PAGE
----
Had he done nothing else in his life other than create non-dorky clothes that you can wear when riding a bicycle, his life would be worth celebrating today.
And they're durable too! I still use mine! Thank you, Paul.
After Momentum closed, Paul went to work for his father-in-law James Young, owner of a several apartment buildings, which I'll refer to by the name of one of the buildings, the Mayfair. These apartments provide decent, afordable housing, primarily to people with considerable mental and physical challenges. At this office Paul maintained the facilities, ordered equipment and scheduled repairs, provided compiliance information to the appropriate government agencies, handled tenant relations, and totally computerized everything.
He was the office diplomat, universally esteemed for his ability to talk to tenants and employees and work out problems-- as I myself witnessed on many occasions when I used the James Young headquarters as a remote office. The work that Paul did there with his father-in-law was not as glamorous as helping to create the sport of snowboarding, but it was important and profound work. For the way that any community provides for people who need the kind of services that Paul and Jim provided determines what kind of community it is. The fact that the Mayfair apartments exist, and that they are not just well run but lovingly run, is one of the reasons that Colorado Springs is the beautiful place it is. In this way, Paul contributed greatly to the overall quality of life for the residents of this city.
Paul was a devoted husband and father. He was a dutiful and loving son. He was a great friend; his friend David Newsom told me "Paul set the gold standard for friendship." The fact that so many of Paul's pals from North Caldwell, New Jersey, a town he left when he was 13 years old, are here today tells you something about what kind of friend he was. And as a brother, he was ideal. He kind, he was funny, he was open, he was hardworking, he was truthful and he was loyal. This is the essence of who he was, as other speakers after me will elaborate.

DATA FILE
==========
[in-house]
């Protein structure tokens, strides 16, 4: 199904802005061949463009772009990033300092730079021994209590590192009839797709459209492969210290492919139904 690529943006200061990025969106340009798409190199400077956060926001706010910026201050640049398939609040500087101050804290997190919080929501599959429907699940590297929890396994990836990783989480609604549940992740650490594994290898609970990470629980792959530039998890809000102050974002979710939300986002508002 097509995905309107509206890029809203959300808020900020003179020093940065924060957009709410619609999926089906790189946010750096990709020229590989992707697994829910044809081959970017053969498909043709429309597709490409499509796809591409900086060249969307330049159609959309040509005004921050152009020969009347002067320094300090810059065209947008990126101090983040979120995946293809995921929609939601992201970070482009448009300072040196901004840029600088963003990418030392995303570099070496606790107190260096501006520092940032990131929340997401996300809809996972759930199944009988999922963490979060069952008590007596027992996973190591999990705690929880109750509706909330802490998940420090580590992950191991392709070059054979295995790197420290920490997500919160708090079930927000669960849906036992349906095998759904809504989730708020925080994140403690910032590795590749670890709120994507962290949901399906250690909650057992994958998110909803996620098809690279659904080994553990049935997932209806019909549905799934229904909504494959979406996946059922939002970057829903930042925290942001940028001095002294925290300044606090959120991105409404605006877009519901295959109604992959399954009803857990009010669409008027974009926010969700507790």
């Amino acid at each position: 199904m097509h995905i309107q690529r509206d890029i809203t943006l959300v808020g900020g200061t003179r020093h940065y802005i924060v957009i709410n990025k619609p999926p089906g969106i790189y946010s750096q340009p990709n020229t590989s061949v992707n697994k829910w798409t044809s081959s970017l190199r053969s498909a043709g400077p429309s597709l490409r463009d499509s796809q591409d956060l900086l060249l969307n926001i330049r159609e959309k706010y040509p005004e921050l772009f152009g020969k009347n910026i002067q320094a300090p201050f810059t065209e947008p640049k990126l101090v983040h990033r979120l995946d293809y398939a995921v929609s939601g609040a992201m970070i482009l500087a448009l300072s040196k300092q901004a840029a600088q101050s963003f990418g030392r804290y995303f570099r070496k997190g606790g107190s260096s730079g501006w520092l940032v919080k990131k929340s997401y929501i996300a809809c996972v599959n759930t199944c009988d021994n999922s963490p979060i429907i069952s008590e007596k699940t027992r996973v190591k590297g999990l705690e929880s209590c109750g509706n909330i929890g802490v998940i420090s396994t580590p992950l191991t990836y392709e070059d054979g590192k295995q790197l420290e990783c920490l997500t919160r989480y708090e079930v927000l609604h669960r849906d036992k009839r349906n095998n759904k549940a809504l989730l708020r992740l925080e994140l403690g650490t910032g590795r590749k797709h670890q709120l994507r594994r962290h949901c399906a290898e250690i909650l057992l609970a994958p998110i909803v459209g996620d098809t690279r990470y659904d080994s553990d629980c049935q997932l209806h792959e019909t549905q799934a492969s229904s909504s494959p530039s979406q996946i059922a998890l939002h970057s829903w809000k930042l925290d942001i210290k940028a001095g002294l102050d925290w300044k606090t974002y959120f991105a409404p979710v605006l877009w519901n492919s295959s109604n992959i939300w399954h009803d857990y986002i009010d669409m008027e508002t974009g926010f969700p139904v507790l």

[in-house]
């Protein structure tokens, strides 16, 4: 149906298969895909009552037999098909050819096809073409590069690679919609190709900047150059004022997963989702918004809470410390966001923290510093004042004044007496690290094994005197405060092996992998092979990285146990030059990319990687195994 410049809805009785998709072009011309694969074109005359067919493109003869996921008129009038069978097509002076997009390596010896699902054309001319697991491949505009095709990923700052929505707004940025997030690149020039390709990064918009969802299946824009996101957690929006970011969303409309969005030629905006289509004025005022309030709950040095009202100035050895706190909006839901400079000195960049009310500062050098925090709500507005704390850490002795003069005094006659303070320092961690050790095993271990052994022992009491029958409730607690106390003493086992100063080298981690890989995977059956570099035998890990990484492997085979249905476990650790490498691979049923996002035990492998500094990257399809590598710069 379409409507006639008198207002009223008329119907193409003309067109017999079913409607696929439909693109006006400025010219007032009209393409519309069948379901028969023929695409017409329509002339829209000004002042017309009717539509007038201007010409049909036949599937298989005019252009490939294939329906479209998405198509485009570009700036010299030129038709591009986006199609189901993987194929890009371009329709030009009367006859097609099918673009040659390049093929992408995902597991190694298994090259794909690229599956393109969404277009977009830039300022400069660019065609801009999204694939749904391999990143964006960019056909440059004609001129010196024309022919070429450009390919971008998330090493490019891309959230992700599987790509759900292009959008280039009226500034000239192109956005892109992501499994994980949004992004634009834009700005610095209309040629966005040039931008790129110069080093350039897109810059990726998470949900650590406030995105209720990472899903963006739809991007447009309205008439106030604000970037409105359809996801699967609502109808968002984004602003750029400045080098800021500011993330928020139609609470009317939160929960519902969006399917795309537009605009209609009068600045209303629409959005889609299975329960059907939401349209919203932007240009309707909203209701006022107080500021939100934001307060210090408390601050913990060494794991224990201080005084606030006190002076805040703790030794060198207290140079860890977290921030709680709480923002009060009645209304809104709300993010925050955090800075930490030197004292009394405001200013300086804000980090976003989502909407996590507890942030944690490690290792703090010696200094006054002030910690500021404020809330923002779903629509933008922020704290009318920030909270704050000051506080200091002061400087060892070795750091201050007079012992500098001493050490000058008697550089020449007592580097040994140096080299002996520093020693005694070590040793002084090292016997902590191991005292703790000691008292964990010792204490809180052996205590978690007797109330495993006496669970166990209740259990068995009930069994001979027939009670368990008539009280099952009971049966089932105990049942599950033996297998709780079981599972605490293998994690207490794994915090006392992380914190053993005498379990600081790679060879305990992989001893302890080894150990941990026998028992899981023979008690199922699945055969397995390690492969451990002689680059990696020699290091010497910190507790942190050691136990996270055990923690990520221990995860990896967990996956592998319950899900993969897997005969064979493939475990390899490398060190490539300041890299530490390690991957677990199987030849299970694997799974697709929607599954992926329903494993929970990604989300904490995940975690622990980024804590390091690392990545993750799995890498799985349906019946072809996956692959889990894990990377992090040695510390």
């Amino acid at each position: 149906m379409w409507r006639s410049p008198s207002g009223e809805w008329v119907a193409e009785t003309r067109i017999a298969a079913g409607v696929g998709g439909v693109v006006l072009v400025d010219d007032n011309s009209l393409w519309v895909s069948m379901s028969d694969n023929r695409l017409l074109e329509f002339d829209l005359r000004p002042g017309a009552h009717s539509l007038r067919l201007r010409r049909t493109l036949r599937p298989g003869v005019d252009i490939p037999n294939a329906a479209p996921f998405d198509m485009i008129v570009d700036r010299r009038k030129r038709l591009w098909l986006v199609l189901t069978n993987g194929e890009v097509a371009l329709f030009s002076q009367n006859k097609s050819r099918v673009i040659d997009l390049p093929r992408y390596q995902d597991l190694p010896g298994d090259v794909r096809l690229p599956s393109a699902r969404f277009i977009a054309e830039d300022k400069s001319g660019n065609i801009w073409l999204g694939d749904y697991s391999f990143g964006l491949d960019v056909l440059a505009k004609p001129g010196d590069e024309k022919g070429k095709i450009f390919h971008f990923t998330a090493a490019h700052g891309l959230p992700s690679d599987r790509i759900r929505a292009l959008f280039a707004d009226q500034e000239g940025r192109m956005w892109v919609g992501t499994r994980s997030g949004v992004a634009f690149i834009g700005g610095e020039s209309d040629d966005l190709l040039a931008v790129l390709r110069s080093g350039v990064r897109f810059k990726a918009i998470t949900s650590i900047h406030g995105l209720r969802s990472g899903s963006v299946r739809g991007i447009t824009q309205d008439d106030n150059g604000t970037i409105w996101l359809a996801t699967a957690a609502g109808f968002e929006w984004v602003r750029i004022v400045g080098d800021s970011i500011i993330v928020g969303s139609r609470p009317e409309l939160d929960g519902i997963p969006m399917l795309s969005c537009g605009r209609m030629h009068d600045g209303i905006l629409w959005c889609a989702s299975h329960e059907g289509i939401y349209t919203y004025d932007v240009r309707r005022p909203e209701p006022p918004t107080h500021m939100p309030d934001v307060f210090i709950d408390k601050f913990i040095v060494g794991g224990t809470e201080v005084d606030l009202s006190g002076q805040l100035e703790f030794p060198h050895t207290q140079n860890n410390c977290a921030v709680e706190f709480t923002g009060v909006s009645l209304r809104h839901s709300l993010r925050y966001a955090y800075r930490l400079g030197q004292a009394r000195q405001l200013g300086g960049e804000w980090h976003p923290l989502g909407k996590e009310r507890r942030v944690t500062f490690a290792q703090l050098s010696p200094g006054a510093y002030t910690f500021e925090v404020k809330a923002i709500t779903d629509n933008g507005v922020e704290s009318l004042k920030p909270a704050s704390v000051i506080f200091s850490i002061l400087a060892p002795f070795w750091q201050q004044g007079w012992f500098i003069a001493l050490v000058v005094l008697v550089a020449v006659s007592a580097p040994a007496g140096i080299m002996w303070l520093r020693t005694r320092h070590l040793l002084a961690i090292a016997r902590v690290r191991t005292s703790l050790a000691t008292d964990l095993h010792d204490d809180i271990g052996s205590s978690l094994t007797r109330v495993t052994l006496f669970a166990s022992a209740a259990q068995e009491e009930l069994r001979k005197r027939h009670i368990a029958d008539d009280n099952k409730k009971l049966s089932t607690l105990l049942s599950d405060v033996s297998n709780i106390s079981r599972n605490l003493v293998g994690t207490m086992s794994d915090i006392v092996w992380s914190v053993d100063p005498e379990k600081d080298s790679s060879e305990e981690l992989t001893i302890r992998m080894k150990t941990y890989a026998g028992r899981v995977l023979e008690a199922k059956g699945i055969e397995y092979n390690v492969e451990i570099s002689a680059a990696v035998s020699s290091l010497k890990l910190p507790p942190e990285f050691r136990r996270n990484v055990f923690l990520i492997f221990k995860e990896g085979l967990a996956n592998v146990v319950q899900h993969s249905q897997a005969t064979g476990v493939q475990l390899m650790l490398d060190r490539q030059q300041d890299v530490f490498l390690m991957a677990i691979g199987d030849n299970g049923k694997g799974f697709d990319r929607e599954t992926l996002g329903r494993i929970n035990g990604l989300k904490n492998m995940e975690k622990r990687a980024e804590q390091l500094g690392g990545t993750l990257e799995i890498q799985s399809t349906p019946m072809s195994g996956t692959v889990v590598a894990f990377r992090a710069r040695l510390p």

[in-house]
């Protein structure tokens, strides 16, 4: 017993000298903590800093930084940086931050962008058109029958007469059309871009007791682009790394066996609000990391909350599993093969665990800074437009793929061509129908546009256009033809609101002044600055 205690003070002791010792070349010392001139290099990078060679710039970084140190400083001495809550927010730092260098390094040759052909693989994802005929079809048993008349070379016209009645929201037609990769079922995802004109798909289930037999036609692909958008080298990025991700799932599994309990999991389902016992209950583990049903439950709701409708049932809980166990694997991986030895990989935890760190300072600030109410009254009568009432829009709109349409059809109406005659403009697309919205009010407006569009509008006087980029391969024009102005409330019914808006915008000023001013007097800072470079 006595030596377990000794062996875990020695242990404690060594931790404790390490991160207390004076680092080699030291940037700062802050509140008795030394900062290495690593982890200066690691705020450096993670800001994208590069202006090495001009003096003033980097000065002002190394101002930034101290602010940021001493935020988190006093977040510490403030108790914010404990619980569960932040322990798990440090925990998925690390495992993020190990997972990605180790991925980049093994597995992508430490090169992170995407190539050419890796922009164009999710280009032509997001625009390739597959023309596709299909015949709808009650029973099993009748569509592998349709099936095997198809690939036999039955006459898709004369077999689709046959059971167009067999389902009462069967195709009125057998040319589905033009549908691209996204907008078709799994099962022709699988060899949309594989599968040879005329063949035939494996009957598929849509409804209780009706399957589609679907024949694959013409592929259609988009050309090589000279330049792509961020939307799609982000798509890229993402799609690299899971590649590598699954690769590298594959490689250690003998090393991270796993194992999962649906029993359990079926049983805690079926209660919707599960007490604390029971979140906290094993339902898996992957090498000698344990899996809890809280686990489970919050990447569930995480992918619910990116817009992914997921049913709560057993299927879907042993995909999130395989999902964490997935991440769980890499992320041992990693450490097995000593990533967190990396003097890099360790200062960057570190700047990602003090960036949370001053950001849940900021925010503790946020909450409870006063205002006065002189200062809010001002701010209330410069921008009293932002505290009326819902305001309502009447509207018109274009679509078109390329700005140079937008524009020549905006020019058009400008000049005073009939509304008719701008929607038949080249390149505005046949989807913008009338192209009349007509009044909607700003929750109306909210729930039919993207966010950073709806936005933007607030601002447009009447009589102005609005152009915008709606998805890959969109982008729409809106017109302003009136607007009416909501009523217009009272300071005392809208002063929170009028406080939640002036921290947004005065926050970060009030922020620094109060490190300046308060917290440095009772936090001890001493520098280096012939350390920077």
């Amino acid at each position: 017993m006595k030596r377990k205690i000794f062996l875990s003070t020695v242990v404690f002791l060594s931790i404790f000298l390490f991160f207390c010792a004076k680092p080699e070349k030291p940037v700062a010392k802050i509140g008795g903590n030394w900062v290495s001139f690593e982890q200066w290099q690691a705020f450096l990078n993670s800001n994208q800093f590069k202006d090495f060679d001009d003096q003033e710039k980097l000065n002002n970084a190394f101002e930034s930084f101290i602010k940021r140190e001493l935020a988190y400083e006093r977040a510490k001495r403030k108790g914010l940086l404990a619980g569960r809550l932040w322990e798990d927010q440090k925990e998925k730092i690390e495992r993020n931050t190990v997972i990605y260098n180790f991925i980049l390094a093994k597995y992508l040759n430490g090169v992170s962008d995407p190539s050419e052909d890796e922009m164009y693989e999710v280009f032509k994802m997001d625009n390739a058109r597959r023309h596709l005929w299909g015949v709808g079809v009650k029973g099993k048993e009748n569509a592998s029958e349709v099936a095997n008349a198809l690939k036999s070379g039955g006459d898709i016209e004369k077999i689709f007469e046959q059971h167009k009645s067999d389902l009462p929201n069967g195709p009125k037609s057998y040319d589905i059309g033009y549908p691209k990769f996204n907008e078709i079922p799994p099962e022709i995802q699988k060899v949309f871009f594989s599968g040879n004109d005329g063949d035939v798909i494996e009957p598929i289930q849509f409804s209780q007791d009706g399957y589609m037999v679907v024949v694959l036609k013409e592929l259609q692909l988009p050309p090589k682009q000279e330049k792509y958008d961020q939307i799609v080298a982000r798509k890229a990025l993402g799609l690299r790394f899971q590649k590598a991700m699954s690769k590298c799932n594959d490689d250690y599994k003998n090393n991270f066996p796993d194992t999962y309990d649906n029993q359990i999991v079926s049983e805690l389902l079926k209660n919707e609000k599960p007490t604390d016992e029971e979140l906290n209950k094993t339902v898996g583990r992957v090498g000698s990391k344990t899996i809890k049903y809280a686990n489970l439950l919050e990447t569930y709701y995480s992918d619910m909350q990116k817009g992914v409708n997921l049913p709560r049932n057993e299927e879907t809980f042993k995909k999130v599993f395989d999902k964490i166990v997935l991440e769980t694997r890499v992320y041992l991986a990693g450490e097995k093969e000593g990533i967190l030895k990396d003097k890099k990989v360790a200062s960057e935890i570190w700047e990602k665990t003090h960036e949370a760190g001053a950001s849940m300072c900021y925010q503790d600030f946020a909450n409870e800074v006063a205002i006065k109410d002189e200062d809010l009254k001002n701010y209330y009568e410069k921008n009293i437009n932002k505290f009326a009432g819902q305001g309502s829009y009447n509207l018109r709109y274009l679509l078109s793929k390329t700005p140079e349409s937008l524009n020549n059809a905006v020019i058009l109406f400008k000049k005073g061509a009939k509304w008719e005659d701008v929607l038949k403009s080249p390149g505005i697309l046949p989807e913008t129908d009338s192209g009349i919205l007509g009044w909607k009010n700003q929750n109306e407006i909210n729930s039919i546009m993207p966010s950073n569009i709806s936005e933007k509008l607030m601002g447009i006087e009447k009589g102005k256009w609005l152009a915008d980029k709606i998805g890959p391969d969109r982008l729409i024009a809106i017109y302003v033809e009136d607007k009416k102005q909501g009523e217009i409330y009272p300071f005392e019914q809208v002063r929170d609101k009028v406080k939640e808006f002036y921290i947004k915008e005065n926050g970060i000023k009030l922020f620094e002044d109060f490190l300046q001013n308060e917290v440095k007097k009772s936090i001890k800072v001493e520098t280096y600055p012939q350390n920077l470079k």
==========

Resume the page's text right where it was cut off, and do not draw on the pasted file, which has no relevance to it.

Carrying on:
He was a great soccer coach and a great teacher, not only because of his athletic gifts and understanding of the game, but also because he delighted, as my brother-in-law Joe pointed out, in everybody's success.
Paul was a superb soccer player, a skateboarder, surfer, snowboarder and bike rider. He rode 1,135 miles on his mountain bike in 1999, a number that Jennifer was able to provide for me with great precsion because it's written in indelible marker on their garage wall. That's a lot of miles on a mountain bike. He had a light on his bike and would go early in the morning, before dawn sometimes. He broke his collar bone, and once had a race with a bear. He loved local trails like Capn' Jacks and Buckhorn. He rode his bike to the top of Pikes Peak several years in a row in the annual race.